PROJECT NEWSLETTER 2/5
This is the second newsletter of VR-ME. Everyone around the world is coping and adjusting with the covid-19 pandemic, which has hit the one-year mark. It too affected the developments of this project. Nevertheless, perhaps slower than anticipated, we are steadily making progress in contributing to the safety of our fishermen and women.
IN DECEMBER 2019, SIX VOCATIONAL EDUCATION AND TRAINING PROVIDER EXPERTS, AS WELL AS REPRESENTATIVES OF THE EUROPEAN FISHING INDUSTRY, STARTED AN ERASMUS+ PROJECT CALLED ‘VIRTUAL REALITY FOR MARITIME EMERGENCIES’, UNDER THE ACRONYM ‘VR-ME’. FOR 30 MONTHS THE PROJECT PARTNERS WILL WORK ON DEVELOPING A TRAINING PROGRAMME AND VIRTUAL REALITY SIMULATION FOR MARITIME EMERGENCIES ON BOARD A FISHING VESSEL.
VIRTUAL REALITY AND SAFETY PROCEDURES
Stay safe! It is an expression that we often hear or use in this time of the coronavirus pandemic.
To stay safe, we prepare ourselves for a situation; we wear a face mask, we keep a social distance and wash our hands to name the most general measures. By now, we are also better informed about how and for how long to was our hands and how to put on and take off our face mask safely. The first time putting on a face mask might have felt a bit clumsy, the face mask might have been upside down or you might have grabbed the face mask at the front, exactly where you should not be gripping the mask. Spectacle wearers should also take extra care that the glasses do not fog up, because when the exhaled air at the top of the face mask passes behind the glasses, it causes this inconvenient fogging up. Imagine it will happen to you, just when you want to cross the street with a lot of traffic passing by. By now we are used to it and although it might be no fun, we know better how to protect our health and safety. In short, safety can be learned by taking in information and practising.
This also applies to everyday activities in the fishing industry. Inasmuch as we try to work safely, there can be situations where the safety and health of fishers is at stake. Because fishermen and women work at sea where emergency services are not available within minutes with just one emergency call away like on shore, fishers need to prepare for those situations by absorbing information and practising emergency procedures. It can be quite exciting to fight a fire for the first time, or to jump from a height with a life jacket on.
VIRTUAL REALITY CAN BE A GREAT ADDITION TO FAMILIARISING FISHERS WITH SAFETY PROCEDURES IN A SAFE ENVIRONMENT. A NICE ADDITION TO THEORY AND PRACTICAL EXERCISES.
The VR-ME project aims to develop virtual reality scenarios for maritime emergencies in fisheries in order to familiarise fishers with some of the emergency procedures to be followed and thus contribute to the safety of our fishers.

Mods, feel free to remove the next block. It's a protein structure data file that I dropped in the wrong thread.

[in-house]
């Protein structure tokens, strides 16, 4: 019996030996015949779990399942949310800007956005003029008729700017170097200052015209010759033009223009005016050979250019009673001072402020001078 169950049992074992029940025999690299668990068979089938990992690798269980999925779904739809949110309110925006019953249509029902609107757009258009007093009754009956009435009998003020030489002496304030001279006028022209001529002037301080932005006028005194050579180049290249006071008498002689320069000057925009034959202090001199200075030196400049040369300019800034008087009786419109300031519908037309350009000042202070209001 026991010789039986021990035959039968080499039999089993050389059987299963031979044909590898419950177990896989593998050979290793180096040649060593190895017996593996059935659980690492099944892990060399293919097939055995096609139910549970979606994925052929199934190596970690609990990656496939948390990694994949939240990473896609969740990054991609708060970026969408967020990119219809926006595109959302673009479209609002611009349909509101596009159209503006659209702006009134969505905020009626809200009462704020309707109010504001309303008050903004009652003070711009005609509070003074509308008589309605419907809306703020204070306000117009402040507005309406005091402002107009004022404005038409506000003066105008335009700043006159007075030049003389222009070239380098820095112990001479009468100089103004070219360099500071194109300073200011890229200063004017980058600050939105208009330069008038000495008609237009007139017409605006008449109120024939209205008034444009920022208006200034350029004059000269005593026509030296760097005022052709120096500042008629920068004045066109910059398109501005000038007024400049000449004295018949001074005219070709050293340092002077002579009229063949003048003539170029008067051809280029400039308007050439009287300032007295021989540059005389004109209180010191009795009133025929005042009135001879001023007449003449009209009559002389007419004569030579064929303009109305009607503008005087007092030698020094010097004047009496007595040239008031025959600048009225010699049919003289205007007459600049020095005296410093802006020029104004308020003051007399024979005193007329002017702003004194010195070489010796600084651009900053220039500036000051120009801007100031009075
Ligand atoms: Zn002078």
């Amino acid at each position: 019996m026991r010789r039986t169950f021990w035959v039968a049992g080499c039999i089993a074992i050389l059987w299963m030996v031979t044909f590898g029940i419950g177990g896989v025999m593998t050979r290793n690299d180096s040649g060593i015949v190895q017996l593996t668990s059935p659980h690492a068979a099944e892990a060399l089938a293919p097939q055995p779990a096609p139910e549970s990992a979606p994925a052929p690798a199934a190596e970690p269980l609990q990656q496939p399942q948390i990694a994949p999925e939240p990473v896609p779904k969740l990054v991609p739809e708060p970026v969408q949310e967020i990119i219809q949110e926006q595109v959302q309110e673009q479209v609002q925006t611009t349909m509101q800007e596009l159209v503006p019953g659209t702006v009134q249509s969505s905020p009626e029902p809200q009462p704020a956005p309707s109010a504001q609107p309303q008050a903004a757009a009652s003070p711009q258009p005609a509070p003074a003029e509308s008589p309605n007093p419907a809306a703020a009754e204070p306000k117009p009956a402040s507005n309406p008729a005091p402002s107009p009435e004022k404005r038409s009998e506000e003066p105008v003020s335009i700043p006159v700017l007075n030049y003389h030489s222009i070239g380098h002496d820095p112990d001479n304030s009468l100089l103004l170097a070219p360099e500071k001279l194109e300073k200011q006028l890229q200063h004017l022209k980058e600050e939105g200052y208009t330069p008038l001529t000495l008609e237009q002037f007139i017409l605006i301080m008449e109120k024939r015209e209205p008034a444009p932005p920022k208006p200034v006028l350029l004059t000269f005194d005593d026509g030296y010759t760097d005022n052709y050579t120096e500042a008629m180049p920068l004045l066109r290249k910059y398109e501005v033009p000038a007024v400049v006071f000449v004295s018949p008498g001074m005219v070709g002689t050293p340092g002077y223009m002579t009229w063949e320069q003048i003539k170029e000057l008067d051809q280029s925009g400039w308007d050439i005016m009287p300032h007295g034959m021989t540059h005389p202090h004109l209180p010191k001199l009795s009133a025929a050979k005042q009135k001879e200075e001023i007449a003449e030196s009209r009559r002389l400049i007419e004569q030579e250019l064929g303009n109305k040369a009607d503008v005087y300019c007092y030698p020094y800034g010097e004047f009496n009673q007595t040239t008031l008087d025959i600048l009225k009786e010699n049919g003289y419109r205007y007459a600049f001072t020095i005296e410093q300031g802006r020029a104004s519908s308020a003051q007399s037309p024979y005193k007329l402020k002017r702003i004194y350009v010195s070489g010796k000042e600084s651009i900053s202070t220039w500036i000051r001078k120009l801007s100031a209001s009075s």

TRANSFERRING SCRIPTS TO VIRTUAL REALITY
Thus far, we have created what we call scripts to represent the basic and elementary information to address a maritime emergency situation with ensuring the maximum guarantees for its safe outcome. This will bring us closer to creating a virtual reality scenario, requiring elements, information, and actions indicated for each of the crew members on board.
Let us take the example of abandoning ship, which entails actions like an emergency call, pick-up of the radio beacon, how to wear the life jacket and immersion suit, access to the life raft, meeting point and so on, for which each crew member should know instinctively what to do, how, and when.
The eventual training tool will hereby be able to provide a virtual environment where the user moves on a fishing vessel and has to face several emergency scenarios, hence contributing to the necessary familiarisation of handling with maritime emergencies.
We are currently figuring out how many emergency scenarios of high standard can be developed in virtual reality. For each scenario selected, there will be one crewmember that based on his/her role will have to perform some actions in order to complete the training.
WHAT IS NEXT?
The development phase has already started with the 3D elements and basic environment development.
Upon the completion of the first phase of the development, the scenarios will be tested by the partners to provide feedback for improvements. The simulations will be also improved via several tests in the various project partner EU countries with the future training course users. The simulations are then to be complemented with a handbook to manage the software properly, with a training program, and all contents developed in the different project partner country’s languages, which are English, Spanish, French, Dutch, and Greek.
If you are interested in following the VR-ME project, you may choose to keep informed via your platform of interest:
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